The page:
header image with the book covers Introducing Teddy (with a teddy bear standing in front of a mirror) and Julian is a Mermaid (with a brown skinned child standing in a flowing outfit)

Nicole Field reviews: ‘Introducing Teddy’ & ‘Julián is a Mermaid’

Introducing Teddy (2016)
Jessica Walton and Dougal MacPherson

&

Julián is a Mermaid (2018)
Jessica Love

I get a lot of people asking me for recommendations for LGBTI+ literature for younger children. After a bit of searching, I discovered Introducing Teddy and Julián is a Mermaid.

Jessica Walton is a disability advocate from Melbourne and Introducing Teddy is her first picture book. In this book, the images by Dougal MacPherson on each page are charming, but it was Walton’s writing that captured me.

header image with the book cover of Introducing Teddy with a teddy bear standing in front of a mirrorIntroducing Teddy follows a teddy who is miserable until her companion—the boy in the story—asks her what’s wrong. We then explore the fear felt by the teddy, that the boy will no longer be friends with her if the boy knows his teddy is really a girl teddy.

This book explores pronouns, gender and naming people. And, just as importantly, it depicts a kind way for children to understand one another whenever new identities arise.

The book ends with Tilly and the boy doing the same things as they had at the start. Now, we see a happier Tilly being acknowledged as her true self by her friend. This is an empowering thing for young trans children to see.

Where the focus of Introducing Teddy showed the friendship between peers, Julián is a Mermaid is the story of a child coming to show his grandmother that he wants to be a mermaid.

Julián is out with his grandma when a bunch of girls dressed up as mermaids join them on the train. It sets his mind to thinking, imagining what he would look like as a mermaid.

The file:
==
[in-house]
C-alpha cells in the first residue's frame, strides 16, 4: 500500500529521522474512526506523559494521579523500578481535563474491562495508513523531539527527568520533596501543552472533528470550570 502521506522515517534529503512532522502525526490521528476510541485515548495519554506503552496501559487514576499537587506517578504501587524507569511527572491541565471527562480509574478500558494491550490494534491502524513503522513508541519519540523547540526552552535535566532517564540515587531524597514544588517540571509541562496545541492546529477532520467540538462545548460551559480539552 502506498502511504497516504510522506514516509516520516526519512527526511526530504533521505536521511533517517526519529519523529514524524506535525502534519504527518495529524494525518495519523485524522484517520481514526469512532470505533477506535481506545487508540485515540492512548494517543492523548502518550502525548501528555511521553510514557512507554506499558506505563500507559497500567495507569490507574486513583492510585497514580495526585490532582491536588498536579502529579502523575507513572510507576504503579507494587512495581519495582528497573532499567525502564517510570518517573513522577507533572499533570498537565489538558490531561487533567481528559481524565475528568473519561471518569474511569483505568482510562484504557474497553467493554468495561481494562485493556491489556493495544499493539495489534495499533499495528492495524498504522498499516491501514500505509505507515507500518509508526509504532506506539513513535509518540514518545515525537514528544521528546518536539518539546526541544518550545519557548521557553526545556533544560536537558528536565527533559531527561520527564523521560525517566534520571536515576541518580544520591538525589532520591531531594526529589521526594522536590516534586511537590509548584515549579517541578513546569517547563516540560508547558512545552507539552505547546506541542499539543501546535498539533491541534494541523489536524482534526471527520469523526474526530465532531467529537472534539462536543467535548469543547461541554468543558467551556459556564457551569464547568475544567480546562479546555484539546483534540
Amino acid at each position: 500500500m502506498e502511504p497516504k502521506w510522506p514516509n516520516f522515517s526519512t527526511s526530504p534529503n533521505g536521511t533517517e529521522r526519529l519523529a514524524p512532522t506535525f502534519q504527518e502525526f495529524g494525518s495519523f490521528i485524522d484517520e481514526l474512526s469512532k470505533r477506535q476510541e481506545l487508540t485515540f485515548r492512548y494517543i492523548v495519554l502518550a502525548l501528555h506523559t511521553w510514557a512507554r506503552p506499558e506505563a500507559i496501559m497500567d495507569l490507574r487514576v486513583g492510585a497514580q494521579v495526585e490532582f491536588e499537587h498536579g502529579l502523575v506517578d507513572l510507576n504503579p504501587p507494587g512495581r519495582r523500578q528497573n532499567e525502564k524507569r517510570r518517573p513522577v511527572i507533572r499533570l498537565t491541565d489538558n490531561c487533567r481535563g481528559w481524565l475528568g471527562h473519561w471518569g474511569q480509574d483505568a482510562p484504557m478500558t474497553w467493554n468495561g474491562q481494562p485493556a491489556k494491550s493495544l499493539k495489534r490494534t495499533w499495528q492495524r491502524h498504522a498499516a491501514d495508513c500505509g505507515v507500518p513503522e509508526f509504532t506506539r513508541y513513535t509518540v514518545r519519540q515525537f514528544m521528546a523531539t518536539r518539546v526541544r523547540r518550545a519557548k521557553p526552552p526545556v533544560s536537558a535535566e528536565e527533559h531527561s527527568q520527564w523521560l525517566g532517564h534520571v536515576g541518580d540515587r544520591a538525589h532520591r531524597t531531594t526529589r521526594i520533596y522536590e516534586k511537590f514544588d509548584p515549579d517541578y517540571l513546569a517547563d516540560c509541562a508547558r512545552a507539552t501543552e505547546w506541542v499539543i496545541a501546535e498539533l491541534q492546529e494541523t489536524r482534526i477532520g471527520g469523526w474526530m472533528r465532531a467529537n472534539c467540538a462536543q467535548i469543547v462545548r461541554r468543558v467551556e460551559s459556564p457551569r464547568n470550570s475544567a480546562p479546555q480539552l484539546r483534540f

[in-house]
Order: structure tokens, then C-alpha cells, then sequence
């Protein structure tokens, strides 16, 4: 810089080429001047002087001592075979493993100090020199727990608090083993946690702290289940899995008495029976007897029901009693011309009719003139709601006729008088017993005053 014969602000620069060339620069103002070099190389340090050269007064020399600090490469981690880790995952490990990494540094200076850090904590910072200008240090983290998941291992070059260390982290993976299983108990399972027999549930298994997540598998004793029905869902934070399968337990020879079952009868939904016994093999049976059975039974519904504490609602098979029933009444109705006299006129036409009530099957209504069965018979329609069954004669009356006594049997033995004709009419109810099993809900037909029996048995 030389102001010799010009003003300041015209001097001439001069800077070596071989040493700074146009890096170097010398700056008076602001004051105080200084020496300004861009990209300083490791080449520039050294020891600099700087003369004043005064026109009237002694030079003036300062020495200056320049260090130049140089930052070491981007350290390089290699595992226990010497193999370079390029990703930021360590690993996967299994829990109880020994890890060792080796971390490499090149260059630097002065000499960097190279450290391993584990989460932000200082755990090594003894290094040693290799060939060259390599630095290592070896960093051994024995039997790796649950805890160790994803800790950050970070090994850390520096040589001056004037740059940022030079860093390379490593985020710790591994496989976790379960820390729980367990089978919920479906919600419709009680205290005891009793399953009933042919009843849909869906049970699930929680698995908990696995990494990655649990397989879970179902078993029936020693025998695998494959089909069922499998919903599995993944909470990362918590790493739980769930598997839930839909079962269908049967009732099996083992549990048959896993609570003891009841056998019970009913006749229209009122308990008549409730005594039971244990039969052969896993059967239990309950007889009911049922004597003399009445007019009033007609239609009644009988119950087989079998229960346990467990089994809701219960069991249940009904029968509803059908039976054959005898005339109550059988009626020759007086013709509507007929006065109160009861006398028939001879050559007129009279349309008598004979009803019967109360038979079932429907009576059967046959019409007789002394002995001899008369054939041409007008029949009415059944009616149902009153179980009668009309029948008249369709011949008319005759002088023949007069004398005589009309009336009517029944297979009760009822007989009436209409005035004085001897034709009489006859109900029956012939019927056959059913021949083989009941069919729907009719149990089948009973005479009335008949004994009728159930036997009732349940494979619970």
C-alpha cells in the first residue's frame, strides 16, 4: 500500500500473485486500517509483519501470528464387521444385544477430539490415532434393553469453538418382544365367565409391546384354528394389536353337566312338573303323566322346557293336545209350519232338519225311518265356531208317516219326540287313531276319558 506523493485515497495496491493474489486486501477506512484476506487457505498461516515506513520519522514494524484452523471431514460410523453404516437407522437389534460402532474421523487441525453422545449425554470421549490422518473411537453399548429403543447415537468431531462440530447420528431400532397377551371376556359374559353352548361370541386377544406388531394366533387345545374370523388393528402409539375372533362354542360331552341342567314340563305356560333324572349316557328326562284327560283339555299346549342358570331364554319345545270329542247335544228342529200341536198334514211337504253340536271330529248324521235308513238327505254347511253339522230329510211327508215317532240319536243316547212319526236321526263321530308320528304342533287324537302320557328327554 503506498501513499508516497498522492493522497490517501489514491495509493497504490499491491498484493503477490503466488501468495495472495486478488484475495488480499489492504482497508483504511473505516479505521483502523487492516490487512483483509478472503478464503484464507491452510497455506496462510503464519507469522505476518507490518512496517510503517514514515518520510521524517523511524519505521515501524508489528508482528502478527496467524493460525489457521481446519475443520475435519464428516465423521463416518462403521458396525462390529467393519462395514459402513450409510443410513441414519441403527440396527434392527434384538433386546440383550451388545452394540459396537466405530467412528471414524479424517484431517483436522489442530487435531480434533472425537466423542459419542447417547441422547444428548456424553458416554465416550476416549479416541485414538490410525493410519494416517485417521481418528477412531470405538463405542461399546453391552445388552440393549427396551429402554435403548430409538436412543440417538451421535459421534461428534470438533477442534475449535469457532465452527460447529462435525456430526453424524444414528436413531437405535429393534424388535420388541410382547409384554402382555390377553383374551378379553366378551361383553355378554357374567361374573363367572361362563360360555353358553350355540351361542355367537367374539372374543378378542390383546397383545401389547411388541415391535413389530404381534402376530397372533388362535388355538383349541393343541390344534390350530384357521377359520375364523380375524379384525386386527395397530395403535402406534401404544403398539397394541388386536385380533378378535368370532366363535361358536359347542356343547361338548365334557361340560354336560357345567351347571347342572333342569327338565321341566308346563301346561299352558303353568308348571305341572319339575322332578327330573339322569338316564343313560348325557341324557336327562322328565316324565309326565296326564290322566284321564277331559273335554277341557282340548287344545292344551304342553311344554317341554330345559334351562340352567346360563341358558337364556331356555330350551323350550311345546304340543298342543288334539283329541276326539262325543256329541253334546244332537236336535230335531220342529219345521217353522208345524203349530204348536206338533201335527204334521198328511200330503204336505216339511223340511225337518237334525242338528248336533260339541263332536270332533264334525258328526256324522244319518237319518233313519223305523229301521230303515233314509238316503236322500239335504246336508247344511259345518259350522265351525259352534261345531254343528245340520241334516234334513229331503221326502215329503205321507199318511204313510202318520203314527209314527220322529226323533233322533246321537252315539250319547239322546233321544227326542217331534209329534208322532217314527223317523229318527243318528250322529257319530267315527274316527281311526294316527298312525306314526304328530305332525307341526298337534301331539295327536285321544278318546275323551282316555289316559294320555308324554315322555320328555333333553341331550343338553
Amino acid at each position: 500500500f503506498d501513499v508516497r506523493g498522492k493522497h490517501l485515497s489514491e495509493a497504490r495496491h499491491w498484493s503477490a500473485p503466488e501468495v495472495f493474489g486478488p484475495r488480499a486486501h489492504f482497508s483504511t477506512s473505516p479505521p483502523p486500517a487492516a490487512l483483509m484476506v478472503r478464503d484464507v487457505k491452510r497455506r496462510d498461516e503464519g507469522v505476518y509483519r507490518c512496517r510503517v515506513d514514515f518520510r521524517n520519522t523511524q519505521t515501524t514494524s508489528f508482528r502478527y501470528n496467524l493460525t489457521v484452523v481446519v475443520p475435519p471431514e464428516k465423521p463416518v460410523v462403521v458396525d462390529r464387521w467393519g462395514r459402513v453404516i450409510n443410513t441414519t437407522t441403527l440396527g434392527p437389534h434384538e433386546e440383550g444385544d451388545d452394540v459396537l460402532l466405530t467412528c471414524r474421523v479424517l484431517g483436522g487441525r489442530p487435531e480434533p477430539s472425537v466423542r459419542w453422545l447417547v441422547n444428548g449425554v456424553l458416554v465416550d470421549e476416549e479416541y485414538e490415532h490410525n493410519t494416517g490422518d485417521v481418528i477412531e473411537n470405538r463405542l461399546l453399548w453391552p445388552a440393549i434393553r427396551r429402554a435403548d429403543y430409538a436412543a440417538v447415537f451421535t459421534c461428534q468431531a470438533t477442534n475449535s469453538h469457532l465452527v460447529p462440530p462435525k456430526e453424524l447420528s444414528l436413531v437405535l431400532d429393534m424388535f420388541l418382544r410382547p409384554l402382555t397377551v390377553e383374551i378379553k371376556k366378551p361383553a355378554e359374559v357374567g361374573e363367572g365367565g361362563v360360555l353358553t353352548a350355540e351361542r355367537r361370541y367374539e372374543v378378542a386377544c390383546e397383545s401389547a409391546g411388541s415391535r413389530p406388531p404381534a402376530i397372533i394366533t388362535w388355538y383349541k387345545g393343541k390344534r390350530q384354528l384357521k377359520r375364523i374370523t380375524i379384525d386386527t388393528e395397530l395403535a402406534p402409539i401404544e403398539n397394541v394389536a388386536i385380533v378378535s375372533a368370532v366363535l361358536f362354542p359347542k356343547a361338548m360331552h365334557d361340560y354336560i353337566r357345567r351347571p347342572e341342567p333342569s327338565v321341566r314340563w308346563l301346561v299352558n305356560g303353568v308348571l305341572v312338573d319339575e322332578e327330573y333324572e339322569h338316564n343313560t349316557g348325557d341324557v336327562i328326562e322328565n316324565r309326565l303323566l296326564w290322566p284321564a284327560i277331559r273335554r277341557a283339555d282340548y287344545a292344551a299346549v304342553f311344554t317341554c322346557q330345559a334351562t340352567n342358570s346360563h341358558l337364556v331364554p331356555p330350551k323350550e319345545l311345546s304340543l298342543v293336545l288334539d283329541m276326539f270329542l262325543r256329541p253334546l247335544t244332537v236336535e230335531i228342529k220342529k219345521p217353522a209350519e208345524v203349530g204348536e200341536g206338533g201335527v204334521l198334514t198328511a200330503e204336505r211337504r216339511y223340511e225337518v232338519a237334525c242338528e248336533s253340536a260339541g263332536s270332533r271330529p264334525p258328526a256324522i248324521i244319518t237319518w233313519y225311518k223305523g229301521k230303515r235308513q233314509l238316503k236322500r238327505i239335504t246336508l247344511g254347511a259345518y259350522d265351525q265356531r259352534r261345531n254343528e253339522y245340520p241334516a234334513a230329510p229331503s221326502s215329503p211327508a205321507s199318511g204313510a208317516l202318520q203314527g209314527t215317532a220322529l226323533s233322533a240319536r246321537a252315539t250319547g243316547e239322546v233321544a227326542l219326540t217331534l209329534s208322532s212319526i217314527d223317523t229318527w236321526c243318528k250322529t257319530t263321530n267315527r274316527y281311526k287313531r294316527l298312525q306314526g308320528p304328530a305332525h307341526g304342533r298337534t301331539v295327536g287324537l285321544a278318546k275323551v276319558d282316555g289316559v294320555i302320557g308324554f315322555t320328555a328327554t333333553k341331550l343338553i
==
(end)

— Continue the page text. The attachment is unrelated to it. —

While his grandma is in the bath, Julián goes about the house and makes himself a mermaid costume out of fern fronds and a window curtain.

the book cover of Julian is a Mermaid with a brown skinned child standing in a flowing outfitComing back out of the bath, his grandma isn’t angry at the destruction Julián has caused in making his mermaid costume; she isn’t sad. She instead gives him a string of pearls, the same as the one that the fish offered to Julian in his imagination.

When I went back through the book, I noticed that the blue patterned dress his grandma comes out in is the same pattern as that of the fish. The book is full of beautiful details such as this, and children will love going back to notice new things every time. Author/Illustrator Jessica Love has done an outstanding job.

Something I loved in Introducing Teddy was the friend Ada who built robots in her spare time and also seemed to have some genderqueer-ness hinted at, although this was not explicit. For Julián is a Mermaid, the theme of enjoying something regardless of one’s assigned gender is front and centre. And while the blurb does gender Julián as a boy, nothing in the actual text genders him.

These picture books are both must-haves for all children’s collections.

header image with the book covers Introducing Teddy (with a teddy bear standing in front of a mirror) and Julian is a Mermaid (with a brown skinned child standing in a flowing outfit)

ABOUT THE REVIEWER

Nicole Field (he/she/they) writes across the spectrum of sexuality and gender identity. They live in Melbourne with one of their partners, two cats, a whole lot of books and a bottomless cup of tea. They can be found on WordPress: nicolefieldwrites.wordpress.com and Twitter: @faerywhimsy.

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